A day in the history of the UN-ICTR

If you asked any media persons in Arusha of what they would comment about this day at the Arusha International Conference Centre (AICC), they will certainly tell you it was not a usual one.
Hassan Bubacar Jallow, Prosecutor of the Criminal Tribunal for Rwanda (ICTR).
Hassan Bubacar Jallow, Prosecutor of the Criminal Tribunal for Rwanda (ICTR).

If you asked any media persons in Arusha of what they would comment about this day at the Arusha International Conference Centre (AICC), they will certainly tell you it was not a usual one.

Many woke up to a usual golden glow in the sky, with Mountain Meru unveiling its usual mist in Tanzania’s northern town of Arusha. However, events took a different turn as people settled to attend the day’s two rulings.

The trials were of Protais Zigiranyirazo, also known as ‘Mr Zed’, and a brother-in-law of former President Habyarimana and the Military trial, which officials at the International Criminal Tribunal for Rwanda (ICTR) described as a groundbreaking judgment in the history of the UN court.

The Courtroom 3 and the Laity Kama courtrooms were the busiest this year as they hosted the two hearings. Security was unusually tight at the courtrooms with thorough scrutiny and check ups of whoever attended the hearings.  

A day before the judgments, foreign journalists had jammed the office of the Chief of Press unit Mr Bocar Sy seeking for accreditation to cover the events.

Journalists from Rwanda Television (RTV), CNN, AFP, Kenya Broadcasting Council (KBC), Radio France International, among others, filled forms, which authorized some of them to do filming of the tribunal and others to cover the events.

In the day’s first judgment of Zigiranyirazo that took place in Courtroom 3 at 10; 00am, many arrived at the public gallery two hours before the hearing started, just to avoid the heavy human traffic that ensued when the hearing started.

Minutes before his judgment, Zigiranyirazo was paraded before members of the press, who took many photos and images of him posing with his defence counsels.

Dressed in a cream suit, black shirt and pink tie, the 70- year old and former governor of Kibuye, Western Province, looked composed as media men got the best of his shots.  

‘Mr Zed’, like he is popularly known, was later sentenced to twenty years in jail on two counts of Genocide and extermination.

But what made this day a memorable one? Time had come for the much-awaited verdict in the widely publicised Military I trial to be rendered.

The Military I trial surely deserved a long wait as it comprised of the most influential military officials who planned and executed the Genocide.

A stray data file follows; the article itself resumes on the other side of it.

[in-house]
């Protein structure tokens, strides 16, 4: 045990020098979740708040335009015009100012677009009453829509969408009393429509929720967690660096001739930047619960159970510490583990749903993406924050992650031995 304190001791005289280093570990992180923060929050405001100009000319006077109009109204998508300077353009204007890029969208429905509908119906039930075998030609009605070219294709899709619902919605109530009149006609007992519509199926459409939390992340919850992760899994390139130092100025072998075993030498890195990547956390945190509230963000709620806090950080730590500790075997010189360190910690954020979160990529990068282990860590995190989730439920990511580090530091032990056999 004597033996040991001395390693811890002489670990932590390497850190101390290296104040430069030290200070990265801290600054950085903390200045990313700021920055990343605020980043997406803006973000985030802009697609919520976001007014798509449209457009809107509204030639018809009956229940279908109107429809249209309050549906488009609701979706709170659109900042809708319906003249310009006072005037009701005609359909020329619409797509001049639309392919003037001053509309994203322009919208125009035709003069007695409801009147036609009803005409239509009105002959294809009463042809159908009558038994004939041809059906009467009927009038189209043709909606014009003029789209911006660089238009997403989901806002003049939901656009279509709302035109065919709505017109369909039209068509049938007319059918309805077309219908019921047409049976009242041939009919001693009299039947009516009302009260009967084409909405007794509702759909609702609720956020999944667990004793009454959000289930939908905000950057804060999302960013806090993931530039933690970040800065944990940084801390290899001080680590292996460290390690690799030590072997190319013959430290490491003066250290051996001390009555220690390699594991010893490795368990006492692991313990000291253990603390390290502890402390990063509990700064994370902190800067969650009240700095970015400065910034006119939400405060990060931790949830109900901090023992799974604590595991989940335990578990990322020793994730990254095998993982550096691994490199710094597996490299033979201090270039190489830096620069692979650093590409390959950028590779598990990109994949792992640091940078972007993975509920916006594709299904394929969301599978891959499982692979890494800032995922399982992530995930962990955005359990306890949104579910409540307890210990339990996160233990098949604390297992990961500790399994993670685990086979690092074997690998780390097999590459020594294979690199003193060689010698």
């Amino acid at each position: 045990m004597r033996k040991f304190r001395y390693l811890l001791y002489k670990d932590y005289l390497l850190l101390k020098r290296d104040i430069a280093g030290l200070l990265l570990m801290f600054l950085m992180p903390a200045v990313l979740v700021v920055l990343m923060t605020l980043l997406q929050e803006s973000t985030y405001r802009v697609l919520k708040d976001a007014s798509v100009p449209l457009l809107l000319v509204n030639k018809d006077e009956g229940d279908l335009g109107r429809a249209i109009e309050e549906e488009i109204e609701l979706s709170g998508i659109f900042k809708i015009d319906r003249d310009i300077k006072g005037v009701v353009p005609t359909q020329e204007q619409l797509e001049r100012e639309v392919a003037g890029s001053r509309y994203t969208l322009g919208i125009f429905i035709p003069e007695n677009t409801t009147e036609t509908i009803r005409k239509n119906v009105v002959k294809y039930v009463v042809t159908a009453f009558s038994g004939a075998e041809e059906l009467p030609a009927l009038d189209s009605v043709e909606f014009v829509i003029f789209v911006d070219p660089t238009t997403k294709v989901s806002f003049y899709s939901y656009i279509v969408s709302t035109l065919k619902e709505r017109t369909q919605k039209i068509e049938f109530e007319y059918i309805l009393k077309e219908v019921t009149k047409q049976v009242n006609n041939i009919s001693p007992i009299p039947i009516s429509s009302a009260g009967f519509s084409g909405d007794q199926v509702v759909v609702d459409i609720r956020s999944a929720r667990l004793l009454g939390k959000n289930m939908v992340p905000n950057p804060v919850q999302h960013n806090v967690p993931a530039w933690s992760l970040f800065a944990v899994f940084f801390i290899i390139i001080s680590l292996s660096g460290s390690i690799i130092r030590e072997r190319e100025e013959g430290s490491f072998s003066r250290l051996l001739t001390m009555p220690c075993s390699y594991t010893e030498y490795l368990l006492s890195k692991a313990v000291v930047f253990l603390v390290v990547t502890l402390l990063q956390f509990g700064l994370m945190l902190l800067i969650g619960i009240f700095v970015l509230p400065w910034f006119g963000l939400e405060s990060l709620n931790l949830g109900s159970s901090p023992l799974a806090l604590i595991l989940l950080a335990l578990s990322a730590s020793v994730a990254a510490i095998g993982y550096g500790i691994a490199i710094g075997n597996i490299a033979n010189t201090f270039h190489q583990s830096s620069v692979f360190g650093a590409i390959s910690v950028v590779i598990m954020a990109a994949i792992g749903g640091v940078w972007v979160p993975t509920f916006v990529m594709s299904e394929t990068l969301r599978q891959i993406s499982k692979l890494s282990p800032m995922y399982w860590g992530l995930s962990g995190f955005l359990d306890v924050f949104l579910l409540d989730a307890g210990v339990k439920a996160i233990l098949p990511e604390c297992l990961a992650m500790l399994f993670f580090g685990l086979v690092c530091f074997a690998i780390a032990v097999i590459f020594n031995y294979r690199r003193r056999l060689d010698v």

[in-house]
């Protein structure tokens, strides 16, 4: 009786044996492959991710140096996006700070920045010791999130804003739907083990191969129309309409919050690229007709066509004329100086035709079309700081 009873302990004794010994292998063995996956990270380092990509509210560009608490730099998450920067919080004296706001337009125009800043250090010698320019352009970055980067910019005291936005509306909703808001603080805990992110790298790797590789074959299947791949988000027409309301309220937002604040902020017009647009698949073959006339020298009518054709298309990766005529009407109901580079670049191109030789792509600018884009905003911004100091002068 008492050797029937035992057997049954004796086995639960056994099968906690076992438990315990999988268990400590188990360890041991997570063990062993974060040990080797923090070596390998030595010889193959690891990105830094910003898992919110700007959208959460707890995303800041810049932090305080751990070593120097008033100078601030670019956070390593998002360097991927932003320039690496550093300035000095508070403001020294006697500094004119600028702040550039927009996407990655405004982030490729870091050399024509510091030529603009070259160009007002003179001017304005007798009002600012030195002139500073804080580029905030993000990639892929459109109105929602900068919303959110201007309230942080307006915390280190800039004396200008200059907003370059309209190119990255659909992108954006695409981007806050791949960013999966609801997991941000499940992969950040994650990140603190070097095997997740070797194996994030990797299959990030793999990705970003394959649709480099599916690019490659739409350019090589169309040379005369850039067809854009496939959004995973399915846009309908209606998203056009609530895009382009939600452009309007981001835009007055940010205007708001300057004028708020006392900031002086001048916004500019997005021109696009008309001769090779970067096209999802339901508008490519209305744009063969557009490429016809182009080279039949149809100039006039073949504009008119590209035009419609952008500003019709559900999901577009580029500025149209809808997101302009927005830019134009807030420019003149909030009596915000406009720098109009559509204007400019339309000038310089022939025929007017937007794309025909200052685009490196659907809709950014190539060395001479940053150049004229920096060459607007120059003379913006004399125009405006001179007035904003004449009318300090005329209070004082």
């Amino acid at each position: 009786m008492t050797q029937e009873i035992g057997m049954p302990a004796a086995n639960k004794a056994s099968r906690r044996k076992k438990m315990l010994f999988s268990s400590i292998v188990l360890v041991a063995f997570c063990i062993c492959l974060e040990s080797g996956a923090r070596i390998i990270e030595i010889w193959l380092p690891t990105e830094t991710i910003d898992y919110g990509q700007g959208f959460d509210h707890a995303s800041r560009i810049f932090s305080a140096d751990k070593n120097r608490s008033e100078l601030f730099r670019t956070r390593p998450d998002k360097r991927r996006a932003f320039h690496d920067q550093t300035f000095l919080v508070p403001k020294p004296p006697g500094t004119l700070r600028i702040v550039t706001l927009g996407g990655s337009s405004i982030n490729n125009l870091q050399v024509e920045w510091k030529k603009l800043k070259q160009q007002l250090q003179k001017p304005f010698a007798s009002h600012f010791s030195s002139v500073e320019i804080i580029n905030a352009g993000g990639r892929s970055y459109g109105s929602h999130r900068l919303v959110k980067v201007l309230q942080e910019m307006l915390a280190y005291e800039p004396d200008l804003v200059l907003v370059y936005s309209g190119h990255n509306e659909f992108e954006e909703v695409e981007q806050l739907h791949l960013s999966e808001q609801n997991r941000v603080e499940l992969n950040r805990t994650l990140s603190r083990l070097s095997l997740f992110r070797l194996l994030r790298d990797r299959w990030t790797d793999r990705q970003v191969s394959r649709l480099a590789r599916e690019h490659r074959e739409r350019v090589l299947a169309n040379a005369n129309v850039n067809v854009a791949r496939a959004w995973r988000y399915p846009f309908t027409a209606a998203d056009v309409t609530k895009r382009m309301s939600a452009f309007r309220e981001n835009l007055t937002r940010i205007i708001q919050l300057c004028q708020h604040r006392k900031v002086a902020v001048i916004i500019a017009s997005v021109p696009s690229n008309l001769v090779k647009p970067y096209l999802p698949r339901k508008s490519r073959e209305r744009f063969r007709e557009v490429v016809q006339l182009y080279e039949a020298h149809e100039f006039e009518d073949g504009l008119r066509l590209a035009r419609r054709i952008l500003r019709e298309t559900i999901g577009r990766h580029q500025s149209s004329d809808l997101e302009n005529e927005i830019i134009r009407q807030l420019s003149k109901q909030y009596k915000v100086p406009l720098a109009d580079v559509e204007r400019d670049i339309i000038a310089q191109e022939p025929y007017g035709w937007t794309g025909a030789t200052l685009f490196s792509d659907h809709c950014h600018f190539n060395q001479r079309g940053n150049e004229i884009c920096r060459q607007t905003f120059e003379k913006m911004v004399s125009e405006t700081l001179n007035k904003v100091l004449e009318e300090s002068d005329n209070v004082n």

What added much attention to it though was that it comprised of Col. Theoneste Bagosora, a man who earned himself fame the world over for his unequivocal role in killing thousands of innocent Tutsis during the 1994 Genocide?

He surely lived to the saying that; ‘When you fail attracting fame for the good reasons, you go for the bad ones.’

As a Director of Cabinet in the Ministry of Defence, Bagosora was found guilty by the court on this day for killing several politicians including former Prime Minister Agatha Uwilingiyimana and also responsible for the organised killings perpetrated by soldiers and militiamen at a number of sites throughout Kigali and Gisenyi.

The Laity Kama courtroom where the military 1 judgment took place was overwhelmingly congested, several hours before the hearing commenced.

Security was beefed up at the entrance with three checkpoints manned by UN security staff— who ensured complete check ups of whoever entered the courtroom.

“I almost missed a seat but I explained my way through that I’m a journalist and I was let in. I was about to cover the Bagosora case while standing because many people did just that,” says Nicodemus Ikonko, a journalist with Hirondelle news agency.

People from all lifestyles thronged the reasonably large courtroom to take a glimpse of the ‘blood-stained’ former military men, who among their group of four, three were sentenced to life imprisonment for killings, and one Brigadier Gratien Kabiligi who was acquitted.

When the judge declared that Kabiligi had been acquitted, the accused stood up and raised his two thumbs, illustrating that he had emerged victorious.

However, many legal analysts who spoke to this reporter, shortly after the judgment expressed shock at the acquittal of Kabiligi, whom they believe pioneered several killings in the countryside.   

“This has greatly shocked us; we can believe this man has been set free. There is every evidence that he had an instrumental role in the Genocide,” said one of them, who preferred to remain anonymous.

Apart from Bagosora, the two other members of the Ex-Far who were sentenced to life in jail are Major Alloys Ntabakuze, former commander of the elite Para Commando battalion and Lieutenant Colonel Anatole Nsengiyumva who was the commander of the military operation sector of Gisenyi.

The four were also paraded and journalist took their photos. In the public gallery of the courtroom, there sat a group of relatives and spouses of the accused.

The former military men occasionally waved to their relatives moments before judge Eric Mose read out the judgment to them.

Contact: gmuramila@yahoo.com

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